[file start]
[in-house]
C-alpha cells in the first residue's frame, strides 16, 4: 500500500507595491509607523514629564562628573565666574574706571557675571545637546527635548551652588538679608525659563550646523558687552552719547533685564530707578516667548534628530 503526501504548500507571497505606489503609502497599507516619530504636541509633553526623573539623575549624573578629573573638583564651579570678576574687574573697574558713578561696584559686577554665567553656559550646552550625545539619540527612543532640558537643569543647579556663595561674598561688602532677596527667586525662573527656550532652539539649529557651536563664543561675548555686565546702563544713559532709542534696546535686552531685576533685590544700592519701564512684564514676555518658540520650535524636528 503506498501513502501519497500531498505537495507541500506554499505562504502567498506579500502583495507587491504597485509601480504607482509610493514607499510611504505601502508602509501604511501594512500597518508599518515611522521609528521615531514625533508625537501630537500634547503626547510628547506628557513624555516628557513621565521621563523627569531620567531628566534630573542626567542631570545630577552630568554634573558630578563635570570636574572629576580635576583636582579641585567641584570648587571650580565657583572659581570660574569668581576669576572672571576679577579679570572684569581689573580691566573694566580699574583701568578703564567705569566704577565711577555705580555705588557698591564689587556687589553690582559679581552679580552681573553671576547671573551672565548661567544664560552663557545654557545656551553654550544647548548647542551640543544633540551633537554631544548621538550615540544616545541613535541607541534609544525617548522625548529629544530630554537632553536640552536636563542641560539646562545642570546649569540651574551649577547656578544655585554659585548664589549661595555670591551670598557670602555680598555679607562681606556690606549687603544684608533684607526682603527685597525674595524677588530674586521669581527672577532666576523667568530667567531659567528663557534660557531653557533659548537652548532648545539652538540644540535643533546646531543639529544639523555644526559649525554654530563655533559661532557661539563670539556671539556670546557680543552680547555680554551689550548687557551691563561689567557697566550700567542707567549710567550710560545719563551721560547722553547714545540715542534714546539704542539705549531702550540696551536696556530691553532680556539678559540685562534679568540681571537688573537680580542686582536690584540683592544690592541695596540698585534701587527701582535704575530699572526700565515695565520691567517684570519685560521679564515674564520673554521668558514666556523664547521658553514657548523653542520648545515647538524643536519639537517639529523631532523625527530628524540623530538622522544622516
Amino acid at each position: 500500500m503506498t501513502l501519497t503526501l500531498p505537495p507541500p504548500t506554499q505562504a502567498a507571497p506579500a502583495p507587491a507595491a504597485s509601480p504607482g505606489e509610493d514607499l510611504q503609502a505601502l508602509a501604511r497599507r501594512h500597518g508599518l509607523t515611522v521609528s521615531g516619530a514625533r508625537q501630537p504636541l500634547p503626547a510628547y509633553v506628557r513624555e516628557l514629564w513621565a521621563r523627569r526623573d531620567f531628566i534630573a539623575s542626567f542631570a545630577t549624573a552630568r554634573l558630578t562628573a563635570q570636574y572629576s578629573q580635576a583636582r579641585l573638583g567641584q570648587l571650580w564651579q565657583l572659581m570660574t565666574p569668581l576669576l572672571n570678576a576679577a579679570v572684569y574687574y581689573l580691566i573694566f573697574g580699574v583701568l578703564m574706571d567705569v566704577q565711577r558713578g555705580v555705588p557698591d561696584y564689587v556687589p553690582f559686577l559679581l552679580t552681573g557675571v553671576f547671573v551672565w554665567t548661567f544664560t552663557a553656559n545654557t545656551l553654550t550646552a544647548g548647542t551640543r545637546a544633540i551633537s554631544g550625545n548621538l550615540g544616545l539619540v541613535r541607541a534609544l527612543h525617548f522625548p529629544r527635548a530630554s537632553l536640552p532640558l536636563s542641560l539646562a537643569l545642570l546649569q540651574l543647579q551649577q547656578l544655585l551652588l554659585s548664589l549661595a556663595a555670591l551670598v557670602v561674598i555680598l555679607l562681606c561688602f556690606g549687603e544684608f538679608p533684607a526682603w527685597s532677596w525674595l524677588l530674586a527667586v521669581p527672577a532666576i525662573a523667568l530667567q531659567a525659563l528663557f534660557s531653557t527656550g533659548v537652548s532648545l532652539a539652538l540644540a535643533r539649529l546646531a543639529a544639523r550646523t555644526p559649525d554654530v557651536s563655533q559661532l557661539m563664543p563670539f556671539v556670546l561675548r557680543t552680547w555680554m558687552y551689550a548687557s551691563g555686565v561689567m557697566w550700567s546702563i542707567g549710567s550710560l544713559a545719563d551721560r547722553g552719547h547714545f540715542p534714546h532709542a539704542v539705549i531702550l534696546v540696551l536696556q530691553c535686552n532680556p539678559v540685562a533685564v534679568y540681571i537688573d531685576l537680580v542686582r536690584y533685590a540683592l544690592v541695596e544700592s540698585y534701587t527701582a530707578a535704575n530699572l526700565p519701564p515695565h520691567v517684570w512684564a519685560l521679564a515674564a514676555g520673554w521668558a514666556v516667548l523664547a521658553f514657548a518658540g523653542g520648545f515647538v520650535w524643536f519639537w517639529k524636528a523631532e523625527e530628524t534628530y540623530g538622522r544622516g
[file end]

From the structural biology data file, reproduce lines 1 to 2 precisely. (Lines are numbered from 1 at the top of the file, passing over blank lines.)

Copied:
[in-house]
C-alpha cells in the first residue's frame, strides 16, 4: 500500500507595491509607523514629564562628573565666574574706571557675571545637546527635548551652588538679608525659563550646523558687552552719547533685564530707578516667548534628530 503526501504548500507571497505606489503609502497599507516619530504636541509633553526623573539623575549624573578629573573638583564651579570678576574687574573697574558713578561696584559686577554665567553656559550646552550625545539619540527612543532640558537643569543647579556663595561674598561688602532677596527667586525662573527656550532652539539649529557651536563664543561675548555686565546702563544713559532709542534696546535686552531685576533685590544700592519701564512684564514676555518658540520650535524636528 503506498501513502501519497500531498505537495507541500506554499505562504502567498506579500502583495507587491504597485509601480504607482509610493514607499510611504505601502508602509501604511501594512500597518508599518515611522521609528521615531514625533508625537501630537500634547503626547510628547506628557513624555516628557513621565521621563523627569531620567531628566534630573542626567542631570545630577552630568554634573558630578563635570570636574572629576580635576583636582579641585567641584570648587571650580565657583572659581570660574569668581576669576572672571576679577579679570572684569581689573580691566573694566580699574583701568578703564567705569566704577565711577555705580555705588557698591564689587556687589553690582559679581552679580552681573553671576547671573551672565548661567544664560552663557545654557545656551553654550544647548548647542551640543544633540551633537554631544548621538550615540544616545541613535541607541534609544525617548522625548529629544530630554537632553536640552536636563542641560539646562545642570546649569540651574551649577547656578544655585554659585548664589549661595555670591551670598557670602555680598555679607562681606556690606549687603544684608533684607526682603527685597525674595524677588530674586521669581527672577532666576523667568530667567531659567528663557534660557531653557533659548537652548532648545539652538540644540535643533546646531543639529544639523555644526559649525554654530563655533559661532557661539563670539556671539556670546557680543552680547555680554551689550548687557551691563561689567557697566550700567542707567549710567550710560545719563551721560547722553547714545540715542534714546539704542539705549531702550540696551536696556530691553532680556539678559540685562534679568540681571537688573537680580542686582536690584540683592544690592541695596540698585534701587527701582535704575530699572526700565515695565520691567517684570519685560521679564515674564520673554521668558514666556523664547521658553514657548523653542520648545515647538524643536519639537517639529523631532523625527530628524540623530538622522544622516